What about a 6 piece design?
The current design is for a 48″ (1200 mm) diameter mechanism. It is quite dense and I do not feel optimistic about adding 50% more mechanism without compromising the function and reliability. However, circles have the benefit of exponential area growth, a 60″ table would provide 56% more surface area and may be practical for a 6 piece design. (A mechanism over 60″ (1500 mm) in diameter will require multiple sheets of plywood or specialty materials I’m not aware of. Birch plywood is available in my area in 60″ x 60″ sheets (1500 mm x 1500 mm).)
How big is the table?
The mechanism with skirt is 51″ (1295 mm), the top panels as I have them cut are actually 52″ (1320 mm) total diameter, expansion increases it to a maximum of 67-1/4 ” (1705 mm). See diagrams below for exact expanded size.
How much does it weigh?
230 lbs or 104 kg.
Are the metal components easy to find?
Yes, the linear bearings are available from several sources online and the size requirements are not exact; i.e. I used a 12 mm shaft but if a 16 mm is more easily available it will work just as well. The other metal components: 12″ (300 mm) lazy susan and spring loaded gate hinges, are easy to find and very affordable.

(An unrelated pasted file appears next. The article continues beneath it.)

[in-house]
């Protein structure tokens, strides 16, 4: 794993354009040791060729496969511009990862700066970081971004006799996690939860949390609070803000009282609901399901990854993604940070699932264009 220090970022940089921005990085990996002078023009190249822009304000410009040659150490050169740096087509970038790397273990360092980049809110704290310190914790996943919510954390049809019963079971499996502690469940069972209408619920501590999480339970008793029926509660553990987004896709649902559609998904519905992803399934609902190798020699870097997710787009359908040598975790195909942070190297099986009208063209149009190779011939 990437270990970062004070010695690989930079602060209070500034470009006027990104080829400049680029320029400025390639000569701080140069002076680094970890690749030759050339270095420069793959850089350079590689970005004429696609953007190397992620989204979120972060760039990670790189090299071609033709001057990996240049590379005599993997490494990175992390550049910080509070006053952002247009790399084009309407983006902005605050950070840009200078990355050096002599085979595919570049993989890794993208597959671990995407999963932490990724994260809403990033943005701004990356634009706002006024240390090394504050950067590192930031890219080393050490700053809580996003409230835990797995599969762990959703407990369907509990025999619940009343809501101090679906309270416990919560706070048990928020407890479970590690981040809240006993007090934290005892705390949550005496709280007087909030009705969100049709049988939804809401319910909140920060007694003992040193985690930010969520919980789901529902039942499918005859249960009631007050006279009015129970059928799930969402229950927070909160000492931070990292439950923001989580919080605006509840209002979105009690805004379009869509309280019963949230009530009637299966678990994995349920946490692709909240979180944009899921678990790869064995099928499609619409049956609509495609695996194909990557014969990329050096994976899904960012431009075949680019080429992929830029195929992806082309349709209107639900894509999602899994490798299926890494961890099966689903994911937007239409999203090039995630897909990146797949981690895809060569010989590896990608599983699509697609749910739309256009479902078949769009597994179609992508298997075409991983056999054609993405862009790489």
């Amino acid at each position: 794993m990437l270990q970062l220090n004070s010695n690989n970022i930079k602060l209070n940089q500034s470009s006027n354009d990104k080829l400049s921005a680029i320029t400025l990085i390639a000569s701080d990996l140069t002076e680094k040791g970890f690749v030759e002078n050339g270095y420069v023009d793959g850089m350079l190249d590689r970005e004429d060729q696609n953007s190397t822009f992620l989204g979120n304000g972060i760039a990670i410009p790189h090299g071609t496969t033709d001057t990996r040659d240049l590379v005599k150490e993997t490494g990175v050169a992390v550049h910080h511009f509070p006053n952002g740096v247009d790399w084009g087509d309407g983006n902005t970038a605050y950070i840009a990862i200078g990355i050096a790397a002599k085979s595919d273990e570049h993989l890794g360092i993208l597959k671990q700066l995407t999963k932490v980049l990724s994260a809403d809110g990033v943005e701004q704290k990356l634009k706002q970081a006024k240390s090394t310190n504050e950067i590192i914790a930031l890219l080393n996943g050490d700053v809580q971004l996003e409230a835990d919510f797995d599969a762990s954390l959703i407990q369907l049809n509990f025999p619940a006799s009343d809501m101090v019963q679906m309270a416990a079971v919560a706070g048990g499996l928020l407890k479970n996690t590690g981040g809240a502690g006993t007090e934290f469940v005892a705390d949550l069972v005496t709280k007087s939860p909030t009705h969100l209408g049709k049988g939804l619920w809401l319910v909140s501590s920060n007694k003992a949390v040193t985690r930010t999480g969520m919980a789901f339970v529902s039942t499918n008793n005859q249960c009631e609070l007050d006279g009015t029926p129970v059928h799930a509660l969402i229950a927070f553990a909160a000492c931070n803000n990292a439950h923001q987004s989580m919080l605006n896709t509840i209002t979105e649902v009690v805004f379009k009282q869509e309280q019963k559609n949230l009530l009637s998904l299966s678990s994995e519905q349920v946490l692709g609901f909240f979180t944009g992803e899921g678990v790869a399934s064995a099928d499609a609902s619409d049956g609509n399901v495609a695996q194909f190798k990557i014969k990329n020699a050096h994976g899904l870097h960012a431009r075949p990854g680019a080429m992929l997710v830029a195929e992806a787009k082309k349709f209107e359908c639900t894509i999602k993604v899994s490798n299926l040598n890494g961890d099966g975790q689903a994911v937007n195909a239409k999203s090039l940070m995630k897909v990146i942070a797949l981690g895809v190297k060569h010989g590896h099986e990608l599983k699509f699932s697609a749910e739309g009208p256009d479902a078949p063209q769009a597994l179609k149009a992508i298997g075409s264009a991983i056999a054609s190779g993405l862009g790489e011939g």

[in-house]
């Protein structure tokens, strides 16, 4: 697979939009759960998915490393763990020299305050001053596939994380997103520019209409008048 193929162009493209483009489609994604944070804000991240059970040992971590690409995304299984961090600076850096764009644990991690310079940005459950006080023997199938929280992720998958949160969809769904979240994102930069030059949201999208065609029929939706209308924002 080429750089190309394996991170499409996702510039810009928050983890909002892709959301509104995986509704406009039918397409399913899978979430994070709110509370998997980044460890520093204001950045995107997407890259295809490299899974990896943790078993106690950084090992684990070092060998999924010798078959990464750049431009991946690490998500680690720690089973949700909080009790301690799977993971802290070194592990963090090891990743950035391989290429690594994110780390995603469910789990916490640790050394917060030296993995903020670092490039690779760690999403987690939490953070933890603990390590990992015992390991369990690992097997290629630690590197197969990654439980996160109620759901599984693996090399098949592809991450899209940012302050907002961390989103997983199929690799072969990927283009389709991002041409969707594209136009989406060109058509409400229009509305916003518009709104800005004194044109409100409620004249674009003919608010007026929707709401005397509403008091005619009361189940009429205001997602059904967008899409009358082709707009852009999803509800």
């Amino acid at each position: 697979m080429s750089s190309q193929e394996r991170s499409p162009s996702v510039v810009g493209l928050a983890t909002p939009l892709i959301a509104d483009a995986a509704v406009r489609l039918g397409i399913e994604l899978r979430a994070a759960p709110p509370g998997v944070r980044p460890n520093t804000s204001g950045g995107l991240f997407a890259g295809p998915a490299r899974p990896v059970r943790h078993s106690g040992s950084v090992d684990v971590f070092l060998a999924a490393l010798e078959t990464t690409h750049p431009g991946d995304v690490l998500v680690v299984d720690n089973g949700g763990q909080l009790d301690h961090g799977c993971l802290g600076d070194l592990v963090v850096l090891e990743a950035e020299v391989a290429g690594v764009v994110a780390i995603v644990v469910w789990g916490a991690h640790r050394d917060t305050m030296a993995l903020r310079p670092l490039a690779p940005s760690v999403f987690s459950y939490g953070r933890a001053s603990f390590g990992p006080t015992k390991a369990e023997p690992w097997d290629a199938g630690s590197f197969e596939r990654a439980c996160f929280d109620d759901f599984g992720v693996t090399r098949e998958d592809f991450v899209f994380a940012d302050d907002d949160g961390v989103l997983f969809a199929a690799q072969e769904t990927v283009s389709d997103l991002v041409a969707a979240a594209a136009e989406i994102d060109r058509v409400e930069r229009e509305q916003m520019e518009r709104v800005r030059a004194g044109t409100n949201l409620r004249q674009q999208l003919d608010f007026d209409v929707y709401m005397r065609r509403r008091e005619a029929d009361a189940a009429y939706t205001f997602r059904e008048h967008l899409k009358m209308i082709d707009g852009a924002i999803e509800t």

What do you think about Walnut/Cherry/Mahogany/etc hardwood for the panels?
I love hardwood construction but this is a place for veneer. The panels must remain very flat without reinforcement and even carefully selected quarter-sawn wood will expand and contract. The ultra-high end Fletcher table uses aluminum honeycomb panels for their “foundation”. A wood core, thin fiberglass layer and veneer on top would probably be the optimal balance of cost and function. If you know of any other suitable options please let me know! email@example.com
I’m colorblind, will I have difficulty understanding the plans?
The photos are in color but all diagrams and drawings were designed for black & white printing. You should not have an issue.
Isn’t the expanding table concept patented?
It was, the original expanding table idea by Robert Jupe in 1835 and the modern self storing iteration by David Fletcher in 2002, #GB2396552. The 2002 patent was filed in Great Britain and expired 5 years later in 2007 due to “non-payment of renewal fee.”
Table Surface Dimensions